“By education he understood the development of all the best parts and powers of the creature” – Benjamin Hill Payne & the Cambrian School
By H Dominic W Stiles, on 9 October 2015
Benjamin Hill Payne was born on the 23rd of January 1847. He lost his hearing after an attack of scarlet fever aged 10 (Ephphatha 1896). Payne attended the Ranelagh School in Athlone (since closed and sadly the buildings torn down as recently as 1991), then worked as a teacher at Dublin’s Claremont Institutionfor 16 years, before moving to Swansea. At Swansea he became the principal after the resignation of Alexander Mollison in 1875 (ibid), or 1874 according to Raper’s obituary in BDT p.129. He remained there for 40 years. Benjamin Payne’s wife, Miss Passant (d.1921) was also Irish born, from Slane, and she worked at his side as a matron in these schools.
The 1896 article tells us that at the Cambrian school,
Good manners and the little amenities of life are well taught indeed, and there is a refreshing spirit of bon camaraderie apparent between the Principal, his staff, and the children – an air of genial homeliness that surely is of benefit to one and all. Mr. Payne is thoroughgoing. His word is law in the school and none can command more cheerful obedience. […]
That our friend is a past master in matters educational, goes without saying. Both methods are used at his school. He believes in adapting the method to the pupil rather than the pupil to the method. (ibid)
The Cambrian School was formed after a public meeting held by the Mayor in Aberystwyth on 1st of February 1847, and on July 24th the first class was held with two boys at a house in Pier Street under Charls Rhind (see Jones, 1985). The school took more pupils, between the ages of nine and thirteen, and in 1848 there were eight pupils. In 1850 the school moved to Swansea, firstly at Picton Place then later in a new building at Graig Field in 1857 (ibid).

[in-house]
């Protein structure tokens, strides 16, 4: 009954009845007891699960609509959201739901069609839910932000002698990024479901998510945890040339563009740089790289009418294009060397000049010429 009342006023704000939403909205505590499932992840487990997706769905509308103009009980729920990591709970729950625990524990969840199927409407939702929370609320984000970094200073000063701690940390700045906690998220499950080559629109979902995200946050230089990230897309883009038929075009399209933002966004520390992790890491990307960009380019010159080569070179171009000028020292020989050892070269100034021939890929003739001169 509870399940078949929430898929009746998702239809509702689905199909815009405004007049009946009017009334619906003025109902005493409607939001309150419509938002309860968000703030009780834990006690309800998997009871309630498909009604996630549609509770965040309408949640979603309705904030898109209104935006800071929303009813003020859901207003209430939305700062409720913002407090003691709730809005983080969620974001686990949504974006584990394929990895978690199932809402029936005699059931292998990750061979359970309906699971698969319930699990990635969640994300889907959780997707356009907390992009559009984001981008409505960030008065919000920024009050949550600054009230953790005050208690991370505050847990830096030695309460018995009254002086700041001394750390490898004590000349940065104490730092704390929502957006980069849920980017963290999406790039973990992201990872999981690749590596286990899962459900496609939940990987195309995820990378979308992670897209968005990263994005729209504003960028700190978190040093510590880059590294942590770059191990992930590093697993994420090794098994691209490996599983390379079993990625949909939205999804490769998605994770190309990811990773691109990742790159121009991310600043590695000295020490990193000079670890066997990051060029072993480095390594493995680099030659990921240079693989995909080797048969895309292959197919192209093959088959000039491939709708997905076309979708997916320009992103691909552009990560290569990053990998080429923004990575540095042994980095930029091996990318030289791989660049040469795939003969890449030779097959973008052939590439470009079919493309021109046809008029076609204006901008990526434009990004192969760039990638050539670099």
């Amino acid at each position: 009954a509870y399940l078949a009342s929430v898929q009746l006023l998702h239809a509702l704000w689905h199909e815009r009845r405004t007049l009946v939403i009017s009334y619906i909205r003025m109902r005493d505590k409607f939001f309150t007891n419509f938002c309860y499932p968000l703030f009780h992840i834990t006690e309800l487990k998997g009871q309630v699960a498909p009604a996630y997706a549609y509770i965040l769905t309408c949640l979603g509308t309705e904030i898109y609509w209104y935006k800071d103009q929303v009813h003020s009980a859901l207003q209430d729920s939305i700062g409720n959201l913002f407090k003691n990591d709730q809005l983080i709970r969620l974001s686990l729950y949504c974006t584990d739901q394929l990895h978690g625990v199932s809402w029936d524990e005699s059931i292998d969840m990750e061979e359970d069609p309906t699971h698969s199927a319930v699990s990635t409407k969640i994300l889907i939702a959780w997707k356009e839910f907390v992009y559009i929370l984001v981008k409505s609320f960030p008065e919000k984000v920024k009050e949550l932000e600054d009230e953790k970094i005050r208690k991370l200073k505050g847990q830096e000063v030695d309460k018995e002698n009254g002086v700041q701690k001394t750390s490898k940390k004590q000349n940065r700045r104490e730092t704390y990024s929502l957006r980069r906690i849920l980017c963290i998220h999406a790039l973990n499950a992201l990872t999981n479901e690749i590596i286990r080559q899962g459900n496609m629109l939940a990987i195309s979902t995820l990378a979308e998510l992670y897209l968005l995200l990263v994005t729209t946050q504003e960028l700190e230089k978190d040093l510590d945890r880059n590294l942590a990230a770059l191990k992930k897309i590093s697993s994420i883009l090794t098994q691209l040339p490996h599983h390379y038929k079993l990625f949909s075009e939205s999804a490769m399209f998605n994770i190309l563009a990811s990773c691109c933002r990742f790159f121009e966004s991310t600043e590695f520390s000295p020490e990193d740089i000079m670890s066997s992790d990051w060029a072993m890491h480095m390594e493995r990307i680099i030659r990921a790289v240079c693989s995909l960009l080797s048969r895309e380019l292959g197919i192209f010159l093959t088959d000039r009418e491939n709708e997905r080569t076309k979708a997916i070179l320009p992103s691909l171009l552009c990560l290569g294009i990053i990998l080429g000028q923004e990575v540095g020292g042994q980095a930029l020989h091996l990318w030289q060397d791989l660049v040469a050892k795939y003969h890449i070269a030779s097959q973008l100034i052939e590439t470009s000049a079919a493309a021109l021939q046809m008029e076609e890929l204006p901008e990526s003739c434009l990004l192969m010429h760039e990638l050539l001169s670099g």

In his memoir, F.W.G. Gilby calls the Paynes ‘dear old friends’, and comments on their value as educators:
The Sleights, father and sons, Edward Townsend of Birmingham, the Paynes of Swansea, Alexander Melville, with Samuel Smith of London, and his brother W.B. Smith of Bristol were the firm stalwarts for the finger alphabet plus signs, and it is not sufficiently known and appreciated how very many splendidly equipped deaf went forth into the world after having been educated by them. (p.145)
He told William Raper of the long hours he had spent with Blomefield Sleight and others drawing up the B.D.D.A. constitution (1926). In retirement Payne helped out running the R.A.D.D. when the Rev. G.J. Chetwynd joined the Officer Corps. Raper tells us, “He was an attractive and elegant signer, and liked plenty of space whenever addressing an audience.”
His sermons were well thought out and interesting, but of late were inclined to be somewhat too long. He would forget the time and apologize for this afterwards. (BDT obituary)
Raper says that Payne wrote,
“The B.D.D.A. is not a mission, nor is it concerned soley with after-care. Its concern is the whole class and all that concerns them. It promotes, and has founded, missions and helped them, and is especially interested in education. It did a good deal to enlighten the public years before the Bureau was founded, and its influence on the teachers and education, though unacknowledged, is apparent today … I have lived with and taught the Deaf in Institutions for 56 years. And I say there are evils – necessary evils at present, but evils – evils out of which it is possible good may come.” (ibid)
We can see Payne’s thinking as early as 1877, when he spoke at the 1877 Conference of Headmasters of Institutions at the Strand in London. I will just quote a few lines, in his discussion of the new oralist versus traditional manualist schools:
By education he understood the development of all the best parts and powers of the creature; instruction was simply specific information. Compare the title of the Association for the Oral Instruction of the Deaf and Dumb with that of the noble old Institution in which he qualified – the National Institution for the Education of the Deaf and Dumb Poor. In that they had all the difference. (ibid, p.106)
Mr & Mrs B.H. Payne, Ephphatha 1915, p.385-6 (pic)
Raper, William, Benjamin Hill Payne, Ephphatha 1926 Autumn, p.1025
Raper, William, Benjamin Hill Payne as I knew him, BDT 1926, vol. 22 p.129-30
Mr Benjamin Hill Payne, BDT 1926, vol 22 p.108
ROYAL CAMBRIAN RESIDENTIAL SCHOOL FOR THE DEAF, Swansea (1847-1950)
LLANDINDROD WELLS RESIDENTIAL SCHOOL FOR THE DEAF (1950-1971)
JONES, H. An outline of the historical development of the school for deaf children in Wales. Association Magazine (BATOD), 1985, May, 9-10.
Quarterly Review of Deaf-Mute Education, 1893, 3, 193-198.
Photo. Wales Hi, 1996, 3(3), back cover.
Royal Commission on the Blind, Deaf and Dumb, 1889. Vol. 2, Appendix 28, 289.
Llandindrod Wells School. Silent World, 1959, 14, 148-51.
Llandindrod Wells Residential School for the Deaf. Wales Hi, 1996, 3(2), 6.